Marianne and Brandon from the film Sense and Sensibility
William longed to ask his wife on what she was reflecting. Indeed, any conversation would have been welcome. He wished he could talk to her about his fears for little Lizzy’s health but the last thing he wished was to upset her with any conversation of Lyme. He tried to catch her eye but failed. His reverie was disturbed by a knock at the door. James, accompanied by the nursemaid Kitty, ran into the room to jump upon his father’s knee. Marianne laughed, catching William’s eye at the same moment. He held her gaze in his and the look of love that passed between them brought a blush to Marianne’s cheek. She looked down to smooth the tablecloth with her slender fingers, aware of his lingering expression and feeling immense happiness that at last she had gained William’s full attention.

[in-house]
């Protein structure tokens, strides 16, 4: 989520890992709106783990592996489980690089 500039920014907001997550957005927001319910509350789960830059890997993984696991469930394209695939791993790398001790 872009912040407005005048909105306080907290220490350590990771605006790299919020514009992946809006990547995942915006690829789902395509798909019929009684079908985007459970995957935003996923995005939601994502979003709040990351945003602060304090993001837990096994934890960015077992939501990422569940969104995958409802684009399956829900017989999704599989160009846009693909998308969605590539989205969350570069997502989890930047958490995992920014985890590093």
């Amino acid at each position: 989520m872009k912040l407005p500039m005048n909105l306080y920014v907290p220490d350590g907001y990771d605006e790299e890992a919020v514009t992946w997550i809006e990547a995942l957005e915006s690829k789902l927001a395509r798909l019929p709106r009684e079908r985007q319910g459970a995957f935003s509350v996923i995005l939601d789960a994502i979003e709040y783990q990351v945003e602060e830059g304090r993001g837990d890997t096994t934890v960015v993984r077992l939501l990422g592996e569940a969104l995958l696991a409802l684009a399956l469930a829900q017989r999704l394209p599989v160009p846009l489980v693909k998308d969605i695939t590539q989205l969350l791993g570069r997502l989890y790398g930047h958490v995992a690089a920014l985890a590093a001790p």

“Your mama is in very good looks today,” pronounced the Colonel to his little son, as if expecting him to understand his every word.
“William, do not tease so,” Marianne admonished with a smile, raising her eyes to his again, to be caught once more by a look that spoke of his most earnest feelings.